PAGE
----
War-Gaming the Campaign

By Howard Kurtz
Washington Post Staff Writer
Tuesday, November 6, 2007; 9:13 AM

For at least a year, Iraq has loomed large in the narrative of the 2008 election.

The Democrats would run against the war, squabbling only over the degree of their intensity and how early they opposed the war.

The Republicans would run in favor of the Bush war strategy, squabbling only over past mismanagement of the war and rarely invoking the president's name.

With two-thirds of the country against the war, that was a big plus for the Dems.

But what about the recent decline in U.S. military casualties and Iraqi civilian deaths? This may or may not turn out to be a long-term trend, especially with a gradual reduction in American forces to the pre-surge level. But it does seem that Iraq is fading a bit from the news, particularly on television, and that's in part because of a paucity of big suicide bombings that kill dozens of people (along with concerns among producers about Iraq fatigue).

The idea that the situation in Iraq is improving is getting some scattered notice (a lead story on "World News," a front-page Washington Post piece) but has yet to really take hold.

The war will be a big issue no matter what, given the circumstances under which President Bush took the country to war, the international fallout and the thousands of dead and wounded American soldiers. But could the impact be muddled if the trend toward reduced violence continues?

"It hasn't become much of a campaign issue--yet--but for the first time in a long while the news from Iraq isn't unrelentingly ghastly," writes the New Republic's Michael Crowley. "Some previously hard-to-imagine glimmers of hope are now emerging. Of course there are a thousand caveats here . . . But this weekend an experienced Iraq correspondent--someone who has been extremely bleak about the war in the past--told me he thinks it's really possible that the country is turning a corner.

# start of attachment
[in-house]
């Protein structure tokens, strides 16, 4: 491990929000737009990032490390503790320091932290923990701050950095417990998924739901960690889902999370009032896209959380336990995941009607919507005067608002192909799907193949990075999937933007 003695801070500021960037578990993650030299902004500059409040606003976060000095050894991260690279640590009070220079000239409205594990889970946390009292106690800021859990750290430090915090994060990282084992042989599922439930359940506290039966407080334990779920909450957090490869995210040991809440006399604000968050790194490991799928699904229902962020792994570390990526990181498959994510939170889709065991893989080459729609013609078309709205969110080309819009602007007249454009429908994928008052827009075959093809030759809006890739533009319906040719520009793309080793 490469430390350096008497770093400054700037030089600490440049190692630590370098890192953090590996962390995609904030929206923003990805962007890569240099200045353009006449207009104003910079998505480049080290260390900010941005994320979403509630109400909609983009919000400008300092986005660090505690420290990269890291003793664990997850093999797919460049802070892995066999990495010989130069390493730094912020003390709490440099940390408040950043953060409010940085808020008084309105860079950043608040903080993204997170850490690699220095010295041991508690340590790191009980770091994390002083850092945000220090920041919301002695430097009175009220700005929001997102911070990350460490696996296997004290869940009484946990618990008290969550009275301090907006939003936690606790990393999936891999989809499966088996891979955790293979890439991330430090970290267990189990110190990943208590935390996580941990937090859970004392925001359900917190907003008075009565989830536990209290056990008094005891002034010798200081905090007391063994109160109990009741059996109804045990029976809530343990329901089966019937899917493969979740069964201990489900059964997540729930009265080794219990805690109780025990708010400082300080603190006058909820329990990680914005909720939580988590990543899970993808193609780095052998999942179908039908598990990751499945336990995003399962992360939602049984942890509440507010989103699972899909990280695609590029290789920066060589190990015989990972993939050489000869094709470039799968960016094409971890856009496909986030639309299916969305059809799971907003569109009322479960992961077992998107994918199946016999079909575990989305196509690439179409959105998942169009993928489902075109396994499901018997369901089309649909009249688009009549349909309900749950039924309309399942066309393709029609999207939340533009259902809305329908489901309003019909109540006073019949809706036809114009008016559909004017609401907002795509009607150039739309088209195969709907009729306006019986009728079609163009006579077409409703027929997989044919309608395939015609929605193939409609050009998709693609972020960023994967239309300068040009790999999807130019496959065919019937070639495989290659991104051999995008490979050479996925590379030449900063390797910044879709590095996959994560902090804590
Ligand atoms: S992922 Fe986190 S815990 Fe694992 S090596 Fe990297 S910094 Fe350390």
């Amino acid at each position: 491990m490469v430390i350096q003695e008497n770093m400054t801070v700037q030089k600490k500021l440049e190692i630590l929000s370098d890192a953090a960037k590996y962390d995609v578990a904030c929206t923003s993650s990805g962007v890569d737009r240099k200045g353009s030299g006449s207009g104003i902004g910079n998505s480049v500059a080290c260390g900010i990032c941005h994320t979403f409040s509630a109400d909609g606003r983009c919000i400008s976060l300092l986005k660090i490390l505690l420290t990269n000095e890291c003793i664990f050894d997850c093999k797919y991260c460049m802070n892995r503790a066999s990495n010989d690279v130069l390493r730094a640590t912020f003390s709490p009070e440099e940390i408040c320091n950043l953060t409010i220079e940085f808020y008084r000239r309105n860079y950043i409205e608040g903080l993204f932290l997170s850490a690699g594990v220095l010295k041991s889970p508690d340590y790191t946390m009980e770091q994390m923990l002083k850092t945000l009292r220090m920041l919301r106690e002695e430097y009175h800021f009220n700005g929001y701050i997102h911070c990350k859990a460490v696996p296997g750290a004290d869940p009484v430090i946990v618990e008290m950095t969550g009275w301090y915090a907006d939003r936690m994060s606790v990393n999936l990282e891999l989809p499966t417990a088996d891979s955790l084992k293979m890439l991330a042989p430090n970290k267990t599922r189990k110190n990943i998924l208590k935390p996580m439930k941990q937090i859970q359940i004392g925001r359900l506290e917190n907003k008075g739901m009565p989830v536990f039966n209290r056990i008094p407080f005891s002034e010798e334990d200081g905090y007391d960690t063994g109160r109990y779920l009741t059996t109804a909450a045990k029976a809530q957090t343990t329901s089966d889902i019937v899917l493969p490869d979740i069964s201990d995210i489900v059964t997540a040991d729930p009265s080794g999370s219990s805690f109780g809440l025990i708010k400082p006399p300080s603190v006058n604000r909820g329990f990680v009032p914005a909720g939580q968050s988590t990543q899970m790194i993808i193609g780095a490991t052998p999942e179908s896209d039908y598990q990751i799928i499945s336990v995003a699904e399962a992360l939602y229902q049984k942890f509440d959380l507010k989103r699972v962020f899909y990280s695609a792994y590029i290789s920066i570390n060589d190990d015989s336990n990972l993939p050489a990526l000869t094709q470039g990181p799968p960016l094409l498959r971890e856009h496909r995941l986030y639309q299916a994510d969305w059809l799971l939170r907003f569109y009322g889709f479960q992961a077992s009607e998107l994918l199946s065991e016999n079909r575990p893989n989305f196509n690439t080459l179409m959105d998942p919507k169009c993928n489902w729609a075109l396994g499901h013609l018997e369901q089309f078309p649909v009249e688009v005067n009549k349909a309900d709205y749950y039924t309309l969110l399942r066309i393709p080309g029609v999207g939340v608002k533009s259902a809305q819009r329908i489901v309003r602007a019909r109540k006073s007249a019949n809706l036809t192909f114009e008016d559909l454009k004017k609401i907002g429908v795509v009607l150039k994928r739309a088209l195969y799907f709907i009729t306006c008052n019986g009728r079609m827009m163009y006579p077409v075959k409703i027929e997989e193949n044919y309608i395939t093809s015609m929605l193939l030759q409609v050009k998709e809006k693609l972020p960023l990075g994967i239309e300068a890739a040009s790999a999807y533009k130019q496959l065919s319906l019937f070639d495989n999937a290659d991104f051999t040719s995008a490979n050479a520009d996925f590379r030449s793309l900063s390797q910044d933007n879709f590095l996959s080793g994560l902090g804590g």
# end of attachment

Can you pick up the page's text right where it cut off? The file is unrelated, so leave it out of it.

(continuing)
"Which raises all sorts of secondary but fascinating political questions: What do the Democrats do if--yes: if, if, if--the surge appears to have succeeded? . . . Indeed, if Iraq somehow stabilizes and even incrementally improves, doesn't that affect the presidential campaign in important and unpredictable ways? Obviously it's almost impossible to conceive of an outcome in Iraq that any reasonable person could call 'victory.' Democrats will [reasonably] argue that the adventure wasn't worth the cost in lives and dollars. But the notion that Bush's patience really did save Iraq from unmitigated humanitarian and strategic catastrophe might be a powerful one.

"Expectations have been lowered to such an extent over the past several months that any glimmer of hope is a godsend for Republicans. I suspect Americans are pining for anything they can declare good news, and want to believe we haven't been humiliated after all. With a touch of evidentiary wind at his back, then, it may be far easier for, say, a Rudy Giuliani to argue 'See? Things are getting better! I told you so'! than for a Hillary Clinton to dourly say, 'Maybe, but it still wasn't worth it.' . . .

"I wonder whether the Democrats have been preparing for that possibility--and what their contingency plans are if the Iraq debate tacks substantially back the GOP's way."

But the White House still has its finger on the scale, as Dick Polman reports:

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